NEW YORK (Reuters) - A company is more likely to be denied funding and considered a higher credit risk if it is headed by a woman, according to a Federal Reserve report published on Thursday that shines some light on the so-called gender gap among small U.S. businesses.
The 2016 survey showed a somewhat self-reinforcing cycle of women facing higher hurdles than men in not only securing loans but also in increasing profits, revenues and number of employees.
Authors of the report by the U.S. central bank’s New York and Kansas City branches said it could help explain why the performance of majority women-owned companies has lagged in recent years, even while their numbers have grown much faster than businesses run by men. One-fifth of U.S. companies had female bosses in 2015.
The findings could improve “efforts to help high-potential women-owned firms meet their financing needs and flourish,” said Claire Kramer Mills, a New York Fed assistant vice president who co-authored the report, which focused on businesses with fewer than 500 employees.
Among the starker gaps, only 47 percent of women-owned companies that recently applied for loans received them, compared with 61 percent of those owned by men, even while both groups sought funding at a similar rate. Some 48 percent of low-credit-risk companies run by women received all the funds requested, compared with 57 percent for men.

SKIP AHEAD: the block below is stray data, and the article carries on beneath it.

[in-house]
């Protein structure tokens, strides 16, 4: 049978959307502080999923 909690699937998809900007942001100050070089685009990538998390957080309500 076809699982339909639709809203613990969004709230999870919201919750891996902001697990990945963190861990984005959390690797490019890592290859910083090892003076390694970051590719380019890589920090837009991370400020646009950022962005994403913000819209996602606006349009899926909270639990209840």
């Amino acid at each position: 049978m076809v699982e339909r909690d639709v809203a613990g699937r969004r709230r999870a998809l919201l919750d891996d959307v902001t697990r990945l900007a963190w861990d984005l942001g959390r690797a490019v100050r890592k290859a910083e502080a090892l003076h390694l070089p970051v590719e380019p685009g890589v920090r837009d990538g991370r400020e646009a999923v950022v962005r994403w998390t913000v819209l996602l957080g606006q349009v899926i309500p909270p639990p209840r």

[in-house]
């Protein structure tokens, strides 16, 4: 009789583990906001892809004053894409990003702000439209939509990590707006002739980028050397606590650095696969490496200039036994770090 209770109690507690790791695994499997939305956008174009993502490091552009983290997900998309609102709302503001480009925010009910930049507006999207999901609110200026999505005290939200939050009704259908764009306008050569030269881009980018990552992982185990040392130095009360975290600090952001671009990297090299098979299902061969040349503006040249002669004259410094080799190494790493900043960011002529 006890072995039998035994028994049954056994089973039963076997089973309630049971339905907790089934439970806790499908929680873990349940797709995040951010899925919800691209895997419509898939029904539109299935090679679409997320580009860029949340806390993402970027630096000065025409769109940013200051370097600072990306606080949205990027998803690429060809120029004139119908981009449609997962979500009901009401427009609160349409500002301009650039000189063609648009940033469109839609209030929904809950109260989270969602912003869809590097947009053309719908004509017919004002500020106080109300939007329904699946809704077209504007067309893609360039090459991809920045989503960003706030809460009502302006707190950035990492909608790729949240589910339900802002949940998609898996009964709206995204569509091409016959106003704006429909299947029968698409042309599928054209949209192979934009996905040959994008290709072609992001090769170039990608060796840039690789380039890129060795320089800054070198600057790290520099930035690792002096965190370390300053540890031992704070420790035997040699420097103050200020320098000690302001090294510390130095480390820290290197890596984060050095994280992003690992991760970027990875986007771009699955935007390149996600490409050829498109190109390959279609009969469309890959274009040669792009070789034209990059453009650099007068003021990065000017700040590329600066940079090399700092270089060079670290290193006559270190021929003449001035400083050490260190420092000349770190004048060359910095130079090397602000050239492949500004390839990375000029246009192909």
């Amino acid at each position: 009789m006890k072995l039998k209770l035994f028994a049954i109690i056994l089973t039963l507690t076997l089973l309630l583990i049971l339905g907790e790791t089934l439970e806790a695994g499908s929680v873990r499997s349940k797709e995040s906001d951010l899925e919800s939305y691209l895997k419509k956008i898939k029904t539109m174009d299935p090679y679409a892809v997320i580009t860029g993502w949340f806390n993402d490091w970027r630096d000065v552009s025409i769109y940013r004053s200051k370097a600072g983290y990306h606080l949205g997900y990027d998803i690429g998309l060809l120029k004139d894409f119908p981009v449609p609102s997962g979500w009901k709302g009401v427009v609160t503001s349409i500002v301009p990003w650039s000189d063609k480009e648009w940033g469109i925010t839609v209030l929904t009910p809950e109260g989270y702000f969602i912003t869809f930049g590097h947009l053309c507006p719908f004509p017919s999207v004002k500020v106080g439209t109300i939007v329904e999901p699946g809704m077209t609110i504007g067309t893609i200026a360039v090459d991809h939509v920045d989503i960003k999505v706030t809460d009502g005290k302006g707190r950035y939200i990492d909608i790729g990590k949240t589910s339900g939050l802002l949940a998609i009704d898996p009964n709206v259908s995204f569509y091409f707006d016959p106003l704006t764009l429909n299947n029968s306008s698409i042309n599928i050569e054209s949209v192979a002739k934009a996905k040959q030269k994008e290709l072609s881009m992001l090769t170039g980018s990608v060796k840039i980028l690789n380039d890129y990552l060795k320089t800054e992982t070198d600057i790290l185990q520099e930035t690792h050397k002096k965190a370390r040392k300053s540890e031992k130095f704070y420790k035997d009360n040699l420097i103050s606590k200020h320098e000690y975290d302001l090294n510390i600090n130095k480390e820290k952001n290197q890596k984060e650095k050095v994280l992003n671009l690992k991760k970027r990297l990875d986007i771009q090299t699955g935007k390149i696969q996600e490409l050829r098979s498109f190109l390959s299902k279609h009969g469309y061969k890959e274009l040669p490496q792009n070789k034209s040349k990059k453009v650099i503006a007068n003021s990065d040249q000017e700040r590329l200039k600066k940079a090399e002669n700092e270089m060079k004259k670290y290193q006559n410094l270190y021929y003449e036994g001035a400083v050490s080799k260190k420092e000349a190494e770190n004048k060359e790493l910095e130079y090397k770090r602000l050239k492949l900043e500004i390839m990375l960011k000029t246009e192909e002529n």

The results suggested discrimination might be at play both externally and internally. Among newer companies, 53 percent of those run by women said their credit risk was medium to high, versus 40 percent for men.
The disparities across credit, collateral, and business performance could reflect, in part, that companies run by women tend to be newer and focus on less capital-intensive industries, such as education and health care.
Still, the gender gaps in revenues and profits did not narrow even with older businesses, according to the report.
The survey reflected responses from 15,991 small companies, 2,880 of which were run by women.
Reporting by Jonathan Spicer; Editing by Lisa Von Ahn